On May 16, the United States Supreme Court issued its much-anticipated decision in Spokeo, Inc. v. Robins, a class action brought under the Fair Credit Reporting Act (FCRA). The Court had granted certiorari to decide whether “Congress may confer Article III standing upon a plaintiff who suffers no concrete harm, and who therefore could not otherwise invoke the jurisdiction of a federal court, by authorizing a private right of action based on a bare violation of a federal statute.” In a 6-2 decision, the Court answered “no” to that question, holding that a federal-court plaintiff must establish a “concrete” injury to satisfy Article III’s standing requirement. The Court reasoned that, although Congress has an important role to play in identifying legally cognizable injuries, a bare violation of a statutory right— without more—cannot serve as a substitute for the concrete injury required by Article III.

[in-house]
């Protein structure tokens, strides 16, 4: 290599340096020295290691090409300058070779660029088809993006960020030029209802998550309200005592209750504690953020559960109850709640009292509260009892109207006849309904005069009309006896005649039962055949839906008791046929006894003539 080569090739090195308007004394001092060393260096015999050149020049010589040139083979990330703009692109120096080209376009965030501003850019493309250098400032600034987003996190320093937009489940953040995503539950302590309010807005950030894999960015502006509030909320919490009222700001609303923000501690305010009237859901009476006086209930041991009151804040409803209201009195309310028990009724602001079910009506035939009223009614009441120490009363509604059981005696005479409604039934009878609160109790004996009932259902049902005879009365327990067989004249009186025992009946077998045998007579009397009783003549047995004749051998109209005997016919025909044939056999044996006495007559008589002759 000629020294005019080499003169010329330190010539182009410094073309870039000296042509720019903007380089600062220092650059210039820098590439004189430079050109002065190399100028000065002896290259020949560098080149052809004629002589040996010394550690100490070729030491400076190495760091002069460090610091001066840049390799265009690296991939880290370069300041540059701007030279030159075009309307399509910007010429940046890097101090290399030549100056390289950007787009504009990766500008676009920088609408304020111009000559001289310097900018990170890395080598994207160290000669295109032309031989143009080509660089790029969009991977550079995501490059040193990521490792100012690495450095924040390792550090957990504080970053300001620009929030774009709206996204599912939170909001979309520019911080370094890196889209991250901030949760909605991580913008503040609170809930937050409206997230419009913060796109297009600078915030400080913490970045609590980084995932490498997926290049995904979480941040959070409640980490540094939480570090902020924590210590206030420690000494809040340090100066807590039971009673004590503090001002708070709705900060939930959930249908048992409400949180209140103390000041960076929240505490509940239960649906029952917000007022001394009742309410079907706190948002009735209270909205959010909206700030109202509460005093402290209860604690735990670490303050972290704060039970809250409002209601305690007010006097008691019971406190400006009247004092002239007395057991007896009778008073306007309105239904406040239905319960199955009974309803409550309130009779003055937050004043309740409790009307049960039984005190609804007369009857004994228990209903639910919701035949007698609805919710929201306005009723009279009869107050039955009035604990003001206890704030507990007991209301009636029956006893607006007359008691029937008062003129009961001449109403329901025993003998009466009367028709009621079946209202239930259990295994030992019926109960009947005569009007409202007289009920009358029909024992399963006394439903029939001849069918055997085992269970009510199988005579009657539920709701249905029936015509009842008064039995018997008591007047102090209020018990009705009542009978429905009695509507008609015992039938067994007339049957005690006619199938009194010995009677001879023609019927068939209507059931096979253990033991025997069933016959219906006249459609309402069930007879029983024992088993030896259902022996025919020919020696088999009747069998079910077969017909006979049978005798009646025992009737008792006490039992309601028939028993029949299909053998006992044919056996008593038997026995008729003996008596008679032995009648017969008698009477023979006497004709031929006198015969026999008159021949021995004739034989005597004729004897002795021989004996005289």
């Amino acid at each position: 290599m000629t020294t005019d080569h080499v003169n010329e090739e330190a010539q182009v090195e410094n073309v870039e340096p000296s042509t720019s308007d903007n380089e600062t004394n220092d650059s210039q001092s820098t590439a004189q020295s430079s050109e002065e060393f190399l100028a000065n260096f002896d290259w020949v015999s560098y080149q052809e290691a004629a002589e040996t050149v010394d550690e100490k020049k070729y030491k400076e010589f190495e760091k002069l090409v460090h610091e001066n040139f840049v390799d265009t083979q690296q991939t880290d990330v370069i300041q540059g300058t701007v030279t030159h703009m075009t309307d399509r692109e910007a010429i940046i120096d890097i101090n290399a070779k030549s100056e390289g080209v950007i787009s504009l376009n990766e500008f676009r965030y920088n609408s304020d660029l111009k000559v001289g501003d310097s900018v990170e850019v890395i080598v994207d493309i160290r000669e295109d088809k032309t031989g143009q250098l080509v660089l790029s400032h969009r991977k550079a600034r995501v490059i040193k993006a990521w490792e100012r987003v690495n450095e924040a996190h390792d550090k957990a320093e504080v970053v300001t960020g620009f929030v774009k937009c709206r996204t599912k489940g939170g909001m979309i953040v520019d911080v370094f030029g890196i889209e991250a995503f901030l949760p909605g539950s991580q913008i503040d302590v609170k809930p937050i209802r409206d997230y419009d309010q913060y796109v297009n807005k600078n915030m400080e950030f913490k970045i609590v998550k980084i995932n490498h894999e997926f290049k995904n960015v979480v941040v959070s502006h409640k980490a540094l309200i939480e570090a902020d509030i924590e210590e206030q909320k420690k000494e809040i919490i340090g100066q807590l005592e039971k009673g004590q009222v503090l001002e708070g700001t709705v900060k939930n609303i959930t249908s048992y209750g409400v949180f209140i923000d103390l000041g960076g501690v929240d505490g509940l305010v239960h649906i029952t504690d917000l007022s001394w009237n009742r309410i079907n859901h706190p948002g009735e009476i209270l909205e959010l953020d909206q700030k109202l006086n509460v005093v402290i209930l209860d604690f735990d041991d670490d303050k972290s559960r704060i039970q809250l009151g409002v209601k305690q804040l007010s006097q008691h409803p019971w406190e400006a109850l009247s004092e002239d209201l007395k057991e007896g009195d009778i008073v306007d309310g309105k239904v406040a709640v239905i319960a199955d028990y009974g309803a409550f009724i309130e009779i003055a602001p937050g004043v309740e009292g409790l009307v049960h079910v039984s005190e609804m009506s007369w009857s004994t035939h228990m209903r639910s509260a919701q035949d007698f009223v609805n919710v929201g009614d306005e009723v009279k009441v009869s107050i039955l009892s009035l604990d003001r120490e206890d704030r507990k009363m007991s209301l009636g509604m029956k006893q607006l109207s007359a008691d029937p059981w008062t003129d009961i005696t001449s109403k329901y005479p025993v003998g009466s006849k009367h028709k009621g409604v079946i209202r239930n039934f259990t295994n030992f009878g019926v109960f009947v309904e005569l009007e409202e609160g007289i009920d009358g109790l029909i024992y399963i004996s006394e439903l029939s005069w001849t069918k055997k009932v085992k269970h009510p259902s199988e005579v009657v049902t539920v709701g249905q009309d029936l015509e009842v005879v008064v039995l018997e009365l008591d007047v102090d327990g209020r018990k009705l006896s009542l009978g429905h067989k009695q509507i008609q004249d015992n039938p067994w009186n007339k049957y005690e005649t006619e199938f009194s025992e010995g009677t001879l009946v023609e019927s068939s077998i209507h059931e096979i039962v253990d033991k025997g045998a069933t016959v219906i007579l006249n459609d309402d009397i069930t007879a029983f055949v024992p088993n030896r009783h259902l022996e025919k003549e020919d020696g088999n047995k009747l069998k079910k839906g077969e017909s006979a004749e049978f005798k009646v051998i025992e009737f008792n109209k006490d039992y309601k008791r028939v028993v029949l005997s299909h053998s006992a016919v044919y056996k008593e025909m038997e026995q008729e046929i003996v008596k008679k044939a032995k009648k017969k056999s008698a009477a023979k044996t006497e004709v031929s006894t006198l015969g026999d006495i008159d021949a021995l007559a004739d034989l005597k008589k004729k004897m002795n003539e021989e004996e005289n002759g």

Spokeo, Inc. operates a “people search engine.” If a person visits Spokeo’s website and provides an individual’s name, Spokeo searches for information “in a wide variety of databases and provides information about the subject of the search.”
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